It is the “International Year of Forest” and today I dedicated a forum at Parliament to Kelly Kwalik a forest defender who was murdered in West Papua in December 2009 and to Jose Ribeiro da Silva and Maria de Espirito Santa da Silva forest environmental activists murdered in Brazil May 2011.
This is an international issue. Our remaining rainforests are the lungs of our planet and home to 60 million indigenous people and thousands of endangered species.
Today I put out a challenge to the New Zealand Government to stop the trade in illegal and unsustainable rainforest products by having the courage to regulate. So much has already been done by a coalition of groups including the Importer of Tropical Timber Group who have made a voluntary commitment to refuse to trade in these products.
At our forum speakers from the Forest Owners Association, the Wellington Zoo, Greenpeace and Paula Makabory, West Papuan human rights activist demonstrated the solidarity across diverse sectors for political change and regulation.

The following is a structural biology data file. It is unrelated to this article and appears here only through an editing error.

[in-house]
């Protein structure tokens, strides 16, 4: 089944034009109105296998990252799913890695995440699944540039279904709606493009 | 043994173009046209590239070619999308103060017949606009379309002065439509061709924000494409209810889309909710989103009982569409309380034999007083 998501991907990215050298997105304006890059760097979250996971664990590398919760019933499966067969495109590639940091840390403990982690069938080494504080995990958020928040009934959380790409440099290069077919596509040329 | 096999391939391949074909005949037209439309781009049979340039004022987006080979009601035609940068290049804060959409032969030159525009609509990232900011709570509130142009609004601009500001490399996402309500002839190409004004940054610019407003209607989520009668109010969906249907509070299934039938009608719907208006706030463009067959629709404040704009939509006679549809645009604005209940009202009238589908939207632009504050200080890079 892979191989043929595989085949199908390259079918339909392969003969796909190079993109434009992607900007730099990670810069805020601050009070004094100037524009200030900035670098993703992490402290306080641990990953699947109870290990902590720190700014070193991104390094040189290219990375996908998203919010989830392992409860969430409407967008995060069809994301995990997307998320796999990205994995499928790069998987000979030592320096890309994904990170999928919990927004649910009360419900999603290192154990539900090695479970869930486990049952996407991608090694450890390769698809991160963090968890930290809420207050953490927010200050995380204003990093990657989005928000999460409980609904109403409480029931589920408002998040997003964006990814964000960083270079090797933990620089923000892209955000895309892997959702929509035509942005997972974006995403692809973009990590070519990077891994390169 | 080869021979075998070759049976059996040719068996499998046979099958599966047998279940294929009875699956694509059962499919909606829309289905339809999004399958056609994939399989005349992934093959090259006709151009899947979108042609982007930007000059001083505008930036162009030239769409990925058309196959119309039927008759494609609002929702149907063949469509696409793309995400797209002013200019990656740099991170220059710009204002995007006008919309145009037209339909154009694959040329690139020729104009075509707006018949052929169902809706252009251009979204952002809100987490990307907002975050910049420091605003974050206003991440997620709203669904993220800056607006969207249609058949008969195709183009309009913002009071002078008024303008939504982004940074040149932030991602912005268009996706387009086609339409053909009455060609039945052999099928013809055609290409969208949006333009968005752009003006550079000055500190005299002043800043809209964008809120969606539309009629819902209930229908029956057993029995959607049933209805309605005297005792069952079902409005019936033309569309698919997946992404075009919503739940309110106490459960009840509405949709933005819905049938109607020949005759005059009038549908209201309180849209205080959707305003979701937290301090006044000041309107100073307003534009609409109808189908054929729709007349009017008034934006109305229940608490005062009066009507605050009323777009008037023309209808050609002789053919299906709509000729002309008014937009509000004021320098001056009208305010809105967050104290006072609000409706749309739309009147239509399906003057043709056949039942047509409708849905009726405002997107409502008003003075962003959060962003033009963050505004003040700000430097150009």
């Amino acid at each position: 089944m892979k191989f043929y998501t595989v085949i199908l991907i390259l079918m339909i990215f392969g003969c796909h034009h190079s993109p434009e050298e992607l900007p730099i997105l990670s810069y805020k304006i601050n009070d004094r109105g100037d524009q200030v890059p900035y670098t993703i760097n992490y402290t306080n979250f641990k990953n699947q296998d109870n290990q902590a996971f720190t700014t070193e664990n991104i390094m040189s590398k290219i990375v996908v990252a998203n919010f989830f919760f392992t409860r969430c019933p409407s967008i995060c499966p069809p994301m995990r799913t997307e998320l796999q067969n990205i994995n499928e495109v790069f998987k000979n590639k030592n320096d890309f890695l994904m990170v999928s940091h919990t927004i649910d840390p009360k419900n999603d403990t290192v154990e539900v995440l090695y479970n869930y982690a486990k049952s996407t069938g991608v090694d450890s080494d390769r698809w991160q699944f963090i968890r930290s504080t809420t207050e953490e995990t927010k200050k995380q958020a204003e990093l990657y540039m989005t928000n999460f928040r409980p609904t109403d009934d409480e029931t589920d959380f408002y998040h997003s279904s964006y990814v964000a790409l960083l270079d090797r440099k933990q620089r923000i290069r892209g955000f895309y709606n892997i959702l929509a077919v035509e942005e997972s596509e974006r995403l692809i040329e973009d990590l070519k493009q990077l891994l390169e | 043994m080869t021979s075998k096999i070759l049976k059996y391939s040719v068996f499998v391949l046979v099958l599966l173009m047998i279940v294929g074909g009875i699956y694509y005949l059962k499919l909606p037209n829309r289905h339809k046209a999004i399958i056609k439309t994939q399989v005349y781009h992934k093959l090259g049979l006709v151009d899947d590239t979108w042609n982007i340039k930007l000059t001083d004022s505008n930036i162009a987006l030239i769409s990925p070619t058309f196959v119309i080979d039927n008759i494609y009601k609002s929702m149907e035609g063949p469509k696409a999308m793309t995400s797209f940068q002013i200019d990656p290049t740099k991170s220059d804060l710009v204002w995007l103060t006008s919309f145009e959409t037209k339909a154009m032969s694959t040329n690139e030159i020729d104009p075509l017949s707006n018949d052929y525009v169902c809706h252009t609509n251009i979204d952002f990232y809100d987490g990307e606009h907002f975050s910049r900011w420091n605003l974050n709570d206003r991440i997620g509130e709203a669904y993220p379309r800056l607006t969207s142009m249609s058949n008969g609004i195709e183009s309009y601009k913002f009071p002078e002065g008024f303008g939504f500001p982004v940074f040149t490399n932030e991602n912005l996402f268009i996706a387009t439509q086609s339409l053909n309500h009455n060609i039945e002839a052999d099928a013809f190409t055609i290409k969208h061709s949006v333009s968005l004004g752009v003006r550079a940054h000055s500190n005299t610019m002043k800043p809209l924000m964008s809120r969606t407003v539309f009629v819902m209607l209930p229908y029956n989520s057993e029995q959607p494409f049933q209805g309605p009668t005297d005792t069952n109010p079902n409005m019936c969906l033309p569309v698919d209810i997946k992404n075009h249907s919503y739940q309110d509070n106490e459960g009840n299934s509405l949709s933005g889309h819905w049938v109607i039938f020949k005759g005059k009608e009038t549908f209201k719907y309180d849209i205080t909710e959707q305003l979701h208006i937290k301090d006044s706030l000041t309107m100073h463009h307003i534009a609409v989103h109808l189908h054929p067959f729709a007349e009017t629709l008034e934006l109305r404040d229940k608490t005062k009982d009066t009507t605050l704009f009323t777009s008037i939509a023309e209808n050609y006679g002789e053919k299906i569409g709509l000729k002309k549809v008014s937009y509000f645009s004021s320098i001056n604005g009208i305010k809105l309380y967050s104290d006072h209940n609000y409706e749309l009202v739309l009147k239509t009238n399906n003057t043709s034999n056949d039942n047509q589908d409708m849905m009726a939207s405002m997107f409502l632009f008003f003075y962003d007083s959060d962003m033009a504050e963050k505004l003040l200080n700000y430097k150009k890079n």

The forestry industry restated their long term commitment to stop illegal imports, the zoo brought the sun bear costume and their conservation track record, Greenpeace showed us the death of a Sumatran tiger and a rainforest and Paula Makabory described how the destruction of forest people is a climate and a human rights issue for West Papua.
The forestry industry and the environment groups have been staunch in their call for all loop holes to be closed and for the cowboy importers of fake or non-existent certification to be shut down. We cannot progress without regulation and we look to the Minister responsible for Forestry in the Year of the Forests to act on behalf of our interests and the interests of all nations. The United States has led the way with the Lacey Act and the EU and Australia are taking steps to legislate. In fact the Minister of Forests in Australia has publicly stated that the laws to stop illegal and unsustainable logging imports are a priority to be passed through parliament this year. This includes requiring importers to make a declaration at the border and face criminal proceedings for trading in these damaging products.
We look to Government to stop dragging their heels and join the consensus. The rainforest is worthy of our protection and voluntary codes and promises of public education are yet to stop the illegal kwila decking in the backyard and the barbecue table built from the blood of West Papuans and the demise of Sumatran tigers.